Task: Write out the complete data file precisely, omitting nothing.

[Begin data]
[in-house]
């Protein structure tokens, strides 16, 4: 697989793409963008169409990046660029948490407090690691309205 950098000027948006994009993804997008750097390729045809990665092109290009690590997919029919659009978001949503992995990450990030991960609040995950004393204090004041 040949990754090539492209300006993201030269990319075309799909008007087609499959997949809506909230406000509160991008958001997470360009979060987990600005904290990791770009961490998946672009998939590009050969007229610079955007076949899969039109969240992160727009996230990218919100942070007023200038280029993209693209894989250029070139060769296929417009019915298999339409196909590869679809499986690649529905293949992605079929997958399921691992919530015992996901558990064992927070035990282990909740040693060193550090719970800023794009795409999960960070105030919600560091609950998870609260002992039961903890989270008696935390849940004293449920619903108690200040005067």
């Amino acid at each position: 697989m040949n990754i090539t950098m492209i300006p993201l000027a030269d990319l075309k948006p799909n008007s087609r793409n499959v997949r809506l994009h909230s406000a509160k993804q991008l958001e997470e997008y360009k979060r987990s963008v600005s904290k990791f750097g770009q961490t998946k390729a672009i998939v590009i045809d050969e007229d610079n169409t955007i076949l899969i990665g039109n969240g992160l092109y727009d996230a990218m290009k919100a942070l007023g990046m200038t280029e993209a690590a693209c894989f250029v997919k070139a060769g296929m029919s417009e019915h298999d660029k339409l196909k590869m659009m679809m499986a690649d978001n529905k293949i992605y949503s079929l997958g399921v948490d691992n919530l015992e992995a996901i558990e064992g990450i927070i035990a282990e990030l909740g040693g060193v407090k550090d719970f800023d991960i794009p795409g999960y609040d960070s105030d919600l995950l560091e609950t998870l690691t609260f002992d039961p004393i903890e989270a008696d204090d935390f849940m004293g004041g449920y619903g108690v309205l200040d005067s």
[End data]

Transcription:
[in-house]
């Protein structure tokens, strides 16, 4: 697989793409963008169409990046660029948490407090690691309205 950098000027948006994009993804997008750097390729045809990665092109290009690590997919029919659009978001949503992995990450990030991960609040995950004393204090004041 040949990754090539492209300006993201030269990319075309799909008007087609499959997949809506909230406000509160991008958001997470360009979060987990600005904290990791770009961490998946672009998939590009050969007229610079955007076949899969039109969240992160727009996230990218919100942070007023200038280029993209693209894989250029070139060769296929417009019915298999339409196909590869679809499986690649529905293949992605079929997958399921691992919530015992996901558990064992927070035990282990909740040693060193550090719970800023794009795409999960960070105030919600560091609950998870609260002992039961903890989270008696935390849940004293449920619903108690200040005067």
């Amino acid at each position: 697989m040949n990754i090539t950098m492209i300006p993201l000027a030269d990319l075309k948006p799909n008007s087609r793409n499959v997949r809506l994009h909230s406000a509160k993804q991008l958001e997470e997008y360009k979060r987990s963008v600005s904290k990791f750097g770009q961490t998946k390729a672009i998939v590009i045809d050969e007229d610079n169409t955007i076949l899969i990665g039109n969240g992160l092109y727009d996230a990218m290009k919100a942070l007023g990046m200038t280029e993209a690590a693209c894989f250029v997919k070139a060769g296929m029919s417009e019915h298999d660029k339409l196909k590869m659009m679809m499986a690649d978001n529905k293949i992605y949503s079929l997958g399921v948490d691992n919530l015992e992995a996901i558990e064992g990450i927070i035990a282990e990030l909740g040693g060193v407090k550090d719970f800023d991960i794009p795409g999960y609040d960070s105030d919600l995950l560091e609950t998870l690691t609260f002992d039961p004393i903890e989270a008696d204090d935390f849940m004293g004041g449920y619903g108690v309205l200040d005067s």